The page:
Theme 4: Gained while giving. In order to become a national volunteer leader, many of these interviewees started their involvement at the county, state or regional level, giving of their time and studying the issues. As the scope of their role expanded, the leaders spoke about gaining new knowledge, dealing with issues/topics they never thought they would be involved with (e.g. some ag policy issues) but also mentioned personal reward they gained back from serving and learning.

Theme 5: Leaders have innate leadership abilities. We hear the question: Are leaders born or made? This can lead to some really interesting and long discussions. But as identified by the leaders' interviewed there were characteristics they believed matched a true leader. Some of the key characteristics were: knowledge, ability to listen, integrity, dedication, and ability to motivate others. A leader's ability to use the characteristics impacted how they were viewed and followed.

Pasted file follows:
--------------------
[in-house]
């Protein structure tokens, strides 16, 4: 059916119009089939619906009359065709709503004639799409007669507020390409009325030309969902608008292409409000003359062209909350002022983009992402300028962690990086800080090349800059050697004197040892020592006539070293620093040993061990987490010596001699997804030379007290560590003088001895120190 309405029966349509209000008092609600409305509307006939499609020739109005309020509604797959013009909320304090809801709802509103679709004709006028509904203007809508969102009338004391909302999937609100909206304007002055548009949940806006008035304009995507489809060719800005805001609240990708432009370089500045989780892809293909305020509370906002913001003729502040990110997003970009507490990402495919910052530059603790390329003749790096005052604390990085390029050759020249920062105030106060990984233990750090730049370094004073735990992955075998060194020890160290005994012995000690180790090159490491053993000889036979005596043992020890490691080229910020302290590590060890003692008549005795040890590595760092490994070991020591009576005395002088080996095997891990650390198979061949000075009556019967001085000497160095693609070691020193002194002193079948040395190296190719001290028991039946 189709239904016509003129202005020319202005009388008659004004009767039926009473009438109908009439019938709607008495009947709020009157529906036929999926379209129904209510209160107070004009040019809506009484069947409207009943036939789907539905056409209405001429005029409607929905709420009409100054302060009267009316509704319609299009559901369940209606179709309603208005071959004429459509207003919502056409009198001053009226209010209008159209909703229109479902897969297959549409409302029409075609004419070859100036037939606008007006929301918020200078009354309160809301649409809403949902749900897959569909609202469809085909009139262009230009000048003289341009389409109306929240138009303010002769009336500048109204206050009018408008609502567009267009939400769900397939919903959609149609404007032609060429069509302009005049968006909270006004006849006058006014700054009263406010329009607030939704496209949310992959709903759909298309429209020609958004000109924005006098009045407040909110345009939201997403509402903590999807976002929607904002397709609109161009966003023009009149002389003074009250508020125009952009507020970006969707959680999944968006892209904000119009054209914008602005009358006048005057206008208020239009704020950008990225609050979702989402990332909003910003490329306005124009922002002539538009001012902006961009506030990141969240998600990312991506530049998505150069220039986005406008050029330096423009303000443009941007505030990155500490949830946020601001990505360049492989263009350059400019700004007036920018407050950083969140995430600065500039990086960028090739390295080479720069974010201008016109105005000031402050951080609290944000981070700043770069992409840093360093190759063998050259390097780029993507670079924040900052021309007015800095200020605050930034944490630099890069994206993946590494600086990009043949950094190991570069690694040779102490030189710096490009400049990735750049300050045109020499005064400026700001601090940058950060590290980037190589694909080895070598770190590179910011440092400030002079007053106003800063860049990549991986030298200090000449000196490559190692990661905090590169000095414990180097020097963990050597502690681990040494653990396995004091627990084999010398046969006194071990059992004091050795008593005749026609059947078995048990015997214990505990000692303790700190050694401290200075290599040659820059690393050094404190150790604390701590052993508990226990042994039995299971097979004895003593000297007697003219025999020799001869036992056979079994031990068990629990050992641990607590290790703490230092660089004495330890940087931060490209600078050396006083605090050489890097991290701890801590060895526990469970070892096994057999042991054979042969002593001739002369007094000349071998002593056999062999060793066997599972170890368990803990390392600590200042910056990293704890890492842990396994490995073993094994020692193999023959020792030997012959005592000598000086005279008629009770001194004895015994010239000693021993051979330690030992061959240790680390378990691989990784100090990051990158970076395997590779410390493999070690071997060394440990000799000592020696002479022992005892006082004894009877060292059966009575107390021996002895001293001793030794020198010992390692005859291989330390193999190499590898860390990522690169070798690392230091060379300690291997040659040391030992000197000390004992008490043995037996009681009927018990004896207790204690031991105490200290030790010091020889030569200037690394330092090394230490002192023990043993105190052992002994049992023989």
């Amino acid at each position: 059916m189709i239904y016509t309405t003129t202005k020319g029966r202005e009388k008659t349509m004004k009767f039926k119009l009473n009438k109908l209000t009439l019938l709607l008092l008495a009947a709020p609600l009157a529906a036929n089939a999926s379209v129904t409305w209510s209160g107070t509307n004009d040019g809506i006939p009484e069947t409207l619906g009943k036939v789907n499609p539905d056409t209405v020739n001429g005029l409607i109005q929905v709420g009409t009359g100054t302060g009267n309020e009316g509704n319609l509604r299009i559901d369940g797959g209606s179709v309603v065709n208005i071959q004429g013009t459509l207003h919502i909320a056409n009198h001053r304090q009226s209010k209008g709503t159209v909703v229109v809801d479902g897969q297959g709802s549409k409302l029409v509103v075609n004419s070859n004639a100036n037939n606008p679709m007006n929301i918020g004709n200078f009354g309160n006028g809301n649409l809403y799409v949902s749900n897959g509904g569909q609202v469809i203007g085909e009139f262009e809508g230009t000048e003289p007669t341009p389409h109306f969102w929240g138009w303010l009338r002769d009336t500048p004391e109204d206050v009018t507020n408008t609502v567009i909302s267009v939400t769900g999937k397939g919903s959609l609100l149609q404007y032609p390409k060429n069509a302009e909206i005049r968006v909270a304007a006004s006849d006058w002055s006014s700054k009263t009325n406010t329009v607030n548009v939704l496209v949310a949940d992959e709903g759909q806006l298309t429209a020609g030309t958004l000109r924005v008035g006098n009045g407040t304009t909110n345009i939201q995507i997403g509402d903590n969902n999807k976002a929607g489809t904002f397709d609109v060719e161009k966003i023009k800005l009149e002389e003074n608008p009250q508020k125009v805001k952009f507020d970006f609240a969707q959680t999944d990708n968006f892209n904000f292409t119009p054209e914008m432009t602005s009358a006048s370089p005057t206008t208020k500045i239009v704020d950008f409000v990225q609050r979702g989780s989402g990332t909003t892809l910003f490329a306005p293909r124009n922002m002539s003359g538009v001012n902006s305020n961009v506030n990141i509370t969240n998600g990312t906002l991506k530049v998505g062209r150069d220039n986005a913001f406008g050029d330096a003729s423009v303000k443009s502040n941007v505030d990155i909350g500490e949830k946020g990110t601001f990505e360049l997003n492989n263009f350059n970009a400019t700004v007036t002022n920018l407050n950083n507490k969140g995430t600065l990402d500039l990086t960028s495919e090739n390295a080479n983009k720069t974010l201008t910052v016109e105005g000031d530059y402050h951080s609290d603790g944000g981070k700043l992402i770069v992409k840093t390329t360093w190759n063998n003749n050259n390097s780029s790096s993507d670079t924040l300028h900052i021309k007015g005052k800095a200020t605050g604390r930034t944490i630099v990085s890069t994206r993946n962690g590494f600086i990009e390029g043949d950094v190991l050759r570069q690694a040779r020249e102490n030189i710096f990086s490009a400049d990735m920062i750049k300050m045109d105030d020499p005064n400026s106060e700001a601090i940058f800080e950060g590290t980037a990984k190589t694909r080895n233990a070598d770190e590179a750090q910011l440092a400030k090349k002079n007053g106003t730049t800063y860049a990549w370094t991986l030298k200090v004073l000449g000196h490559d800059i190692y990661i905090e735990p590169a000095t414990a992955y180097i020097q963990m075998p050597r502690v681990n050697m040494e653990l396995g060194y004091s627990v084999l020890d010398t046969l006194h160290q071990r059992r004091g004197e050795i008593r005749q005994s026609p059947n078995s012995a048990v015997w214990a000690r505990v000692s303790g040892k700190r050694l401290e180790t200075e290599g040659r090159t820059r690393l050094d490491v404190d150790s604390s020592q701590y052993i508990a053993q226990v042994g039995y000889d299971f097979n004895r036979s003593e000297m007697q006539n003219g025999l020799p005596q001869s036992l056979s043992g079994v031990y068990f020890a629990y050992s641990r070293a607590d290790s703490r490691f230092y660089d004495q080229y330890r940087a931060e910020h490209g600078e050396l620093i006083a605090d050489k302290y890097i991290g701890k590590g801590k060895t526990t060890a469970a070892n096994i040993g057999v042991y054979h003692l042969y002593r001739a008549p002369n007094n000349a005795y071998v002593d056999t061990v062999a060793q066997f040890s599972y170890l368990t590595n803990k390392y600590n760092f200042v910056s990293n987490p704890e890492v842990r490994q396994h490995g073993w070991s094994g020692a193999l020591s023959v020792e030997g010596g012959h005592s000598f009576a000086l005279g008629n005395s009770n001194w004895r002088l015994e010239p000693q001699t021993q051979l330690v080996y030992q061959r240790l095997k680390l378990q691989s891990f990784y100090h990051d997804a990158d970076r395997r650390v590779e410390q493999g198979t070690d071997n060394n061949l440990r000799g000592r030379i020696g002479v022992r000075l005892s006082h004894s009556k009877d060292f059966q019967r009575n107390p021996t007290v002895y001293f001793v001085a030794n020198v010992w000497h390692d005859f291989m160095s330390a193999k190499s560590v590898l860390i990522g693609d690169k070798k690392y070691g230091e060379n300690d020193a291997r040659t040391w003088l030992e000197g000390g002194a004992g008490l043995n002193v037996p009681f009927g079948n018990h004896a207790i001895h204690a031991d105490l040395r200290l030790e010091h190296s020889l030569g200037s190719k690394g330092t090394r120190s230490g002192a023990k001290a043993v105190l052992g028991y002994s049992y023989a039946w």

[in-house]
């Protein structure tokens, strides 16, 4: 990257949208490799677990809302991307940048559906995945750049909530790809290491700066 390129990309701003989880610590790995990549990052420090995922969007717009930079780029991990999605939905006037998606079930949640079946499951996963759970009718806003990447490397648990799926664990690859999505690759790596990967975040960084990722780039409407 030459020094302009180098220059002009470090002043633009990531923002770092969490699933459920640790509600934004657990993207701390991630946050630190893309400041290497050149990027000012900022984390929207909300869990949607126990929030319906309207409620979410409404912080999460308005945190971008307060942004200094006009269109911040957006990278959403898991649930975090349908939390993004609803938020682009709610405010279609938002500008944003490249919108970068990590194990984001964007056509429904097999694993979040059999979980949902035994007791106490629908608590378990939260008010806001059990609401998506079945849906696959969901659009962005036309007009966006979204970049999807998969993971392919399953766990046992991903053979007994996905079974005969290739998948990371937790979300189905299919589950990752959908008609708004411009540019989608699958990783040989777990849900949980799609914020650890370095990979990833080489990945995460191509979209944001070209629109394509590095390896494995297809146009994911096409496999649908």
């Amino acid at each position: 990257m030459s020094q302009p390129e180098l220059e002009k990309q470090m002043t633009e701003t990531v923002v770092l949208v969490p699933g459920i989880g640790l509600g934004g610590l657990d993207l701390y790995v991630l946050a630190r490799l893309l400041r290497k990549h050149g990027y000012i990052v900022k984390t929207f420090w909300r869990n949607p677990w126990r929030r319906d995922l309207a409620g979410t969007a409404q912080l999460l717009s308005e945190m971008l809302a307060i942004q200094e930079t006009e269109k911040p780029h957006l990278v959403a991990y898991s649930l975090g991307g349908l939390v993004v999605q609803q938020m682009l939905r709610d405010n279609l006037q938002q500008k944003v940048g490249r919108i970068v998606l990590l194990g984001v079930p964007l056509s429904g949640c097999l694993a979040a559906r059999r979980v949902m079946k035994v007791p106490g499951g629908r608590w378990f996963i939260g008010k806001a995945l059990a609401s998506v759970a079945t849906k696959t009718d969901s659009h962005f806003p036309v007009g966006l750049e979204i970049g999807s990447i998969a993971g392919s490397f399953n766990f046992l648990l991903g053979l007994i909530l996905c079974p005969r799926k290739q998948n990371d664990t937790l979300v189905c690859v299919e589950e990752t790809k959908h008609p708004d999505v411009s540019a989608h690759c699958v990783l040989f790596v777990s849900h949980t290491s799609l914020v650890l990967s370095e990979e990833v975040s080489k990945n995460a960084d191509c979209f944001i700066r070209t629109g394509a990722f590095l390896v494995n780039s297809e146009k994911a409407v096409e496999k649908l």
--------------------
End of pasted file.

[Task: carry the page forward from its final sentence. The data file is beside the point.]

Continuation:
Theme 6: A natural progression. The rise to leadership of the individuals interviewed in the study ended up being one of natural progression. They had not set specific timelines saying "I will be a national leader by a specific date," rather their progression was fueled by their willingness to get active early on, take an interest in the industry, and aim to make a difference for the next generation.

Theme 7: Selected by your peers. Unique in the beef industry and agricultural membership- based organizations; leaders are selected or elected by their peers. Some of these peers may even be an industry competitor. This is greatly different than how traditional leadership positions in corporate management are selected. Once in leadership roles, agriculture leaders work with their peers to make industry decisions.

As you hear these results of how beef industry/agricultural peers viewed their roles as leaders, what do you think about? Did it make you think of a role you are serving and how some of these concepts could be incorporated into your role, or did it make you realize that the future of the industry will result in people's willingness to serve.? This column is a brief overview of the complete research project, however, there are many points revealed in the study which can be of value to agricultural organizations seeking leaders and individuals interested in expanding their involvement.

For more information or a presentation on agricultural leadership roles, responsibilities or more information on "Inspiring to be an Ag Leader" (a new SDSU Extension leadership program), please email me at lynn.gordon@sdstate.edu.